Free-Hand SQL is a feature of legacy Desktop Intelligence that allows a report to be created from a hand-crafted SQL statement. It’s typically used when there’s not enough time to create a universe. A highly normalized data model is sometimes too complex to model generically in a universe and nobody wants to bother transforming it into a star schema. Web Intelligence presently doesn’t support Free-Hand SQL, but the Report Conversion Tool does an adequate job of converting existing Desktop Intelligence documents that use it to Web Intelligence (see related article, Retiring Desktop Intelligence Free-Hand SQL).


The user interface for Free-Hand SQL is spartan, so the query is usually crafted elsewhere in a tool with better SQL editing features such as Microsoft Access, TOAD, or the SQL editor provided by the database vendor then simply pasted into a humble box in Desktop Intelligence.

Desktop Intelligence Free Hand SQL Query Panel

It’s a pretty basic box, without any tools to help the Desktop Intelligence user fashion a well-written query. You can validate the final result, though.

Desktop Intelligence Free Hand SQL statement is correct

My friend and SAP Mentor Greg Myers had this exchange a few years ago when Free-Hand SQL was first mentioned on the Web Intelligence product roadmap.


SAP’s Matthew Shaw writes eloquently on the SAP Community Network about the benefits of the semantic layer and drawbacks of Free-Hand SQL (see related article, Use of Semantic Layer over ‘free hand SQL’).


Matthew elaborates on several valid technical considerations, but this one stands out.

There is no central control over the SQL with free hand SQL. Should the database change, corrections needs to be made, or improvements made, then each and every document containing that free hand SQL needs to be inspected and manually updated. Compare this to the semantic layer where one change is made and that change is automatically propagated to all related documents.

Matthew Shaw, Use of Semantic Layer over ‘free hand SQL’ on SAP Community Network

In other words, maintenance nightmare! Free-Hand SQL is difficult to manage. If the data model or reporting requirements change, the task of tracking down and updating the offending SQL is tedious and time consuming. Of course, the manager that told you to “just get it done” with Free-Hand SQL won’t be around when the maintenance requests come in- she put “agile BI project management” on her resume and now has a much better paying job than yours.

SAP no longer supports SAP BusinessObjects Enterprise XI R2. But unfortunately, it still supports the decade-old philosophy that “all features of Desktop Intelligence must be crammed (eventually) into Web Intelligence”. In my view, a better approach would be to ask “where is the best place in the platform to support users that need to write free-hand SQL” and “what features can we add to the platform to support the lifecycle of free-hand SQL”. There’s an opportunity here to share SQL query design-time features across multiple tools in the BI suite, possibly leveraging some of the existing query builder functionality in Crystal Reports.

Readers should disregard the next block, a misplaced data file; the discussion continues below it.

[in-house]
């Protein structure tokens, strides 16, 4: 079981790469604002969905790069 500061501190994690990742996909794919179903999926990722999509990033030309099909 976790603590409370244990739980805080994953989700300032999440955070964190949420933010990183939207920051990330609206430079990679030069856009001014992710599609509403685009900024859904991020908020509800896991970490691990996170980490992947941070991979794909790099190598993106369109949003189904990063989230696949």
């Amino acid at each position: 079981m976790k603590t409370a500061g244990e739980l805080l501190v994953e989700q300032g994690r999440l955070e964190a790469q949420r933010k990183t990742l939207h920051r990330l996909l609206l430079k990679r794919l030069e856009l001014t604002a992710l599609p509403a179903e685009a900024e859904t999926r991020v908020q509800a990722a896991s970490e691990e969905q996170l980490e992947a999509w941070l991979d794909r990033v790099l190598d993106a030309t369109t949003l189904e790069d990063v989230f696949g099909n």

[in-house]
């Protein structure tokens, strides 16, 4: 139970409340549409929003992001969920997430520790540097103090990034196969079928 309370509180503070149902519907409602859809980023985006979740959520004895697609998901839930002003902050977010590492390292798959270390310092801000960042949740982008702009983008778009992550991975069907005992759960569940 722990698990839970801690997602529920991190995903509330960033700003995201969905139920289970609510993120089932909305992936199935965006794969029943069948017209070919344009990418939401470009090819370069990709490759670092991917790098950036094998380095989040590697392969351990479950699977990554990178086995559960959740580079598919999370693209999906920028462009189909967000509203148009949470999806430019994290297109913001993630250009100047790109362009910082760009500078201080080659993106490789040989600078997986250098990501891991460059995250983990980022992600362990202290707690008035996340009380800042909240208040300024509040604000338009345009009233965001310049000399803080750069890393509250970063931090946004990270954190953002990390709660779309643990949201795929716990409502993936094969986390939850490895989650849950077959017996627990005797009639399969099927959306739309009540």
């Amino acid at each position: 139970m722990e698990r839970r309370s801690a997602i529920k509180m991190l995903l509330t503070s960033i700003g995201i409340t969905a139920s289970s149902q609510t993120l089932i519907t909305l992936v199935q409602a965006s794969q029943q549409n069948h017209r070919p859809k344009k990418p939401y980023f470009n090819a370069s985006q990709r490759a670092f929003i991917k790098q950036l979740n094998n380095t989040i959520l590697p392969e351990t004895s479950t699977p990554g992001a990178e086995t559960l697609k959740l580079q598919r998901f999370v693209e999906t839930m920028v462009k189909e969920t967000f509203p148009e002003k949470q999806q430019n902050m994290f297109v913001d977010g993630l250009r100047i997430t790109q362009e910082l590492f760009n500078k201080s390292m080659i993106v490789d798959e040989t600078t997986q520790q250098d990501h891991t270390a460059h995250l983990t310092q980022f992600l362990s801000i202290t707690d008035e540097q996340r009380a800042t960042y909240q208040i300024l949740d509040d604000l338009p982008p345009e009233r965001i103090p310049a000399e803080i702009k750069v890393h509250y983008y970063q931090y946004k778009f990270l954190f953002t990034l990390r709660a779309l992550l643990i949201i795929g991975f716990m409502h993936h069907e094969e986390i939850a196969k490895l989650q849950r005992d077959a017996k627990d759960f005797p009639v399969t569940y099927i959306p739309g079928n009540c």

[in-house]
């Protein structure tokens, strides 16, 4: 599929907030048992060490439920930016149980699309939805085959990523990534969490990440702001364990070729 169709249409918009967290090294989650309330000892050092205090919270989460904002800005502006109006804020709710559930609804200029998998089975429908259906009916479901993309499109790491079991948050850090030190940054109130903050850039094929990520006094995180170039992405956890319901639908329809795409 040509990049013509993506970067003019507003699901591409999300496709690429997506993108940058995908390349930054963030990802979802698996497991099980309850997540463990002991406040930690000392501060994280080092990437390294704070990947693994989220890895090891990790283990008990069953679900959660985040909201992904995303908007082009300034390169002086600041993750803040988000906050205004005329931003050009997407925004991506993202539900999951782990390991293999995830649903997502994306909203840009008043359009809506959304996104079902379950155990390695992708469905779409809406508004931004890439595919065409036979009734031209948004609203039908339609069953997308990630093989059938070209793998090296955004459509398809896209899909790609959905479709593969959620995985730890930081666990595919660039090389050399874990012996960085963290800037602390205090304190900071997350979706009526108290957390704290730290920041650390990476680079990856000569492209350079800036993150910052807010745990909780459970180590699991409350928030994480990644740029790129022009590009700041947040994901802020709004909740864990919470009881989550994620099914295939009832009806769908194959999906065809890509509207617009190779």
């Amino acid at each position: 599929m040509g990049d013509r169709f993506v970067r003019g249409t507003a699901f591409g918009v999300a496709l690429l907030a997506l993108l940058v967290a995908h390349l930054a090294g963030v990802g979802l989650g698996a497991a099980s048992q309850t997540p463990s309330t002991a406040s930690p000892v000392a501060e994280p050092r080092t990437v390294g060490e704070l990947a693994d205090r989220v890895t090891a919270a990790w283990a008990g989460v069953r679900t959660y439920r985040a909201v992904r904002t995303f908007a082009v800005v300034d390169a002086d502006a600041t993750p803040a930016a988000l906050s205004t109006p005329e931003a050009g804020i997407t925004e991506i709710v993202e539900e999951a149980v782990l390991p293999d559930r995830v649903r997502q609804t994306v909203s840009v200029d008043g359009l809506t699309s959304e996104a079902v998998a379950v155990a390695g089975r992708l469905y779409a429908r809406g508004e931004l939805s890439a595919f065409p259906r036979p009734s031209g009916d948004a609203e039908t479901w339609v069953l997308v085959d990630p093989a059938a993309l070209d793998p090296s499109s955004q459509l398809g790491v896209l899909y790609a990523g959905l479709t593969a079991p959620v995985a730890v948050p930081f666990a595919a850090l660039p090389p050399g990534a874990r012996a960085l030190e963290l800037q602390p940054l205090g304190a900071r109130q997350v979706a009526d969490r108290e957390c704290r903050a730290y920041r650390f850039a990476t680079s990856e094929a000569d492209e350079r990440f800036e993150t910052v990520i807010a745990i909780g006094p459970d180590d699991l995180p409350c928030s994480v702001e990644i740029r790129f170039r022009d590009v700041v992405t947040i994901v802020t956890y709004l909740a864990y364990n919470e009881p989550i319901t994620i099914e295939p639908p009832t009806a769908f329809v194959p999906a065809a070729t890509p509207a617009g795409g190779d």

Although it first appeared on the official roadmap nearly two years ago, Free-Hand SQL in Web Intelligence does not have a public timetable. It is not mentioned in the “What’s New” document for SAP BusinessObjects BI 4.1 Support Pack 3 expected to ship at the end of this month. Unless SAP changes its mind, Free-Hand SQL is coming to a future version of Web Intelligence (UPDATE: Free-Hand SQL was delivered in BusinessObjects BI 4.1 Support Pack 6 – see related article Web Intelligence and Free-Hand SQL). But if we must have Free-Hand SQL in Web Intelligence, can we at least have something more elegant than a big box?

How do you feel about the SAP product roadmap for Free-Hand SQL?

Retiring Desktop Intelligence Free-Hand SQL

It’s the end of the world as we know it – time to send Desktop Intelligence reports into retirement.

Historically, it’s easier to create a SQL query and slap it into a Desktop Intelligence report than build or augment a universe. There are two methods to do this. The first method is to use the New Report Wizard to create a free-hand SQL report instead of choosing a universe. The second method uses a universe to build an initial query which is further edited in the Edit SQL panel. The Report Conversion Tool (RCT) can handle both cases – let’s take a closer look at what happens. I’ve used SAP BusinessObjects Enterprise XI 3.1 SP3 to generate my examples. In either case, I must convert these reports to Web Intelligence if I want them to continue to exist in SAP BusinessObjects Business Intelligence 4.0.